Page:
Malnourishment in Women




The exceptionally high rates of malnutrition in South Asia are rooted deeply in the soil of inequality between men and women. The rates of childhood malnutrition in South Asia are compared with those in Africa. We learn that malnutrition is far worse in South Asia, directly due to the fact that women in South Asia have less voice and freedom of movement than in Africa. "Judgement and self-expression and independence largely denied, millions of women in South Asia have neither the knowledge nor the means nor the freedom to act in their own and their children's best interests."

"Gender disparities in nutrition are evident from infancy to adulthood. In fact, gender has been the most statistically significant determinant of malnutrition among young children and malnutrition is a frequent direct or underlying cause of death among girls below age 5. Girls are breast-fed less frequently and for shorter durations in infancy; in childhood and adulthood, males are fed first and better. Adult women consume approximately 1,000 fewer calories per day than men according to one estimate from Punjab. Comparison of household dietary intake studies in different parts of the country shows that nutritional equity between males and females is lower in northern than in southern states."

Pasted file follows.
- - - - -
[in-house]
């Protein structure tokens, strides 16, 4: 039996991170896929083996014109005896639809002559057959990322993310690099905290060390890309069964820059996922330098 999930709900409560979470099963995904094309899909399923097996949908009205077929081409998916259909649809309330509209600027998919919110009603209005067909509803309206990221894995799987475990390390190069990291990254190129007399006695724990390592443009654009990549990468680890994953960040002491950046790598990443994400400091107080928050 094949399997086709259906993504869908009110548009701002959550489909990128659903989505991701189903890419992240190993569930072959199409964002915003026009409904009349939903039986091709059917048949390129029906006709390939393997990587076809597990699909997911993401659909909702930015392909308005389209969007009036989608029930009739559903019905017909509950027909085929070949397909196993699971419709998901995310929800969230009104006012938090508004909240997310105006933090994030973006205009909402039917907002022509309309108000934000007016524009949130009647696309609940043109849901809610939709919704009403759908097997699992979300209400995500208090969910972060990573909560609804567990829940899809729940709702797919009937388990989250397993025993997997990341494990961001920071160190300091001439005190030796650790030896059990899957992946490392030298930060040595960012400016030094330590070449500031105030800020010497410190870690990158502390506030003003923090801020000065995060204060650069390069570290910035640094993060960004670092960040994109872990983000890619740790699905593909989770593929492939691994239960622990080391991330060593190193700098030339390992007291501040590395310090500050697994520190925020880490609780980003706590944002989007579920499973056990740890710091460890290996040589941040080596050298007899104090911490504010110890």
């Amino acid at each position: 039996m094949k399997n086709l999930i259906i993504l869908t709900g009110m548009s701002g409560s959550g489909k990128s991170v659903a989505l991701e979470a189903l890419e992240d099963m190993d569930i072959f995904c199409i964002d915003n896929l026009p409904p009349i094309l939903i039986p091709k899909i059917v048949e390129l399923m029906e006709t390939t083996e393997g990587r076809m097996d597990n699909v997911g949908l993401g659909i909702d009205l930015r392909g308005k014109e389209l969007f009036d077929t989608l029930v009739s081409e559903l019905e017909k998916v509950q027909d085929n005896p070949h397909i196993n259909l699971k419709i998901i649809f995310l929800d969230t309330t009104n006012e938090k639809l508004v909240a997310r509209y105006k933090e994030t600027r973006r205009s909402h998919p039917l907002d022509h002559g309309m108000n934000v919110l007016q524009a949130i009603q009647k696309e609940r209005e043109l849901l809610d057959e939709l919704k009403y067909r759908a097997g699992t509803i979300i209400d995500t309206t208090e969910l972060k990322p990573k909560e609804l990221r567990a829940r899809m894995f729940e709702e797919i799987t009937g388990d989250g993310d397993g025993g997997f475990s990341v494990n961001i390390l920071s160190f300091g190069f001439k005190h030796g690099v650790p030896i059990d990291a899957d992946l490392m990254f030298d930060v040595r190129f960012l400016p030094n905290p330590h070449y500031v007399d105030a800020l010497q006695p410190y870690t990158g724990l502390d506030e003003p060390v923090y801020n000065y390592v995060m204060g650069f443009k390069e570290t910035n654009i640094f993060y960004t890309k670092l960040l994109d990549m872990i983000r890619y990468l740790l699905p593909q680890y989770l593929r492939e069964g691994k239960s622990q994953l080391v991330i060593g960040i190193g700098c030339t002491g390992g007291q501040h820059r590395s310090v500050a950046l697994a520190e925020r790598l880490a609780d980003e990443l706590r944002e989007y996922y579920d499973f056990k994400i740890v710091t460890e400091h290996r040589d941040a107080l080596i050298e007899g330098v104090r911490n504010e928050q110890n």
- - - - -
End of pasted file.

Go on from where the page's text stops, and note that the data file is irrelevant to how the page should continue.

Nutritional deprivation has two major consequences for women: they never reach their full growth potential and anaemia. Both are risk factors in pregnancy, with anaemia ranging from 40-50 percent in urban areas to 50-70 percent in rural areas. This condition complicates childbearing and result in maternal and infant deaths, and low birth weight infants. One study found anaemia in over 95 percent of girls ages 6-14 in Calcutta, around 67 percent in the Hyderabad area, 73 percent in the New Delhi area, and about 18 percent in the Madras area.

This study states, "The prevalence of anaemia among women ages 15-24 and 25-44 years follows similar patterns and levels. Besides posing risks during pregnancy, anaemia increases women's susceptibility to diseases such as tuberculosis and reduces the energy women have available for daily activities such as household chores, child care, and agricultural labor. Any severely anaemic individual is taxed by most physical activities, including walking at an ordinary pace.





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Directorate of Social Welfare.
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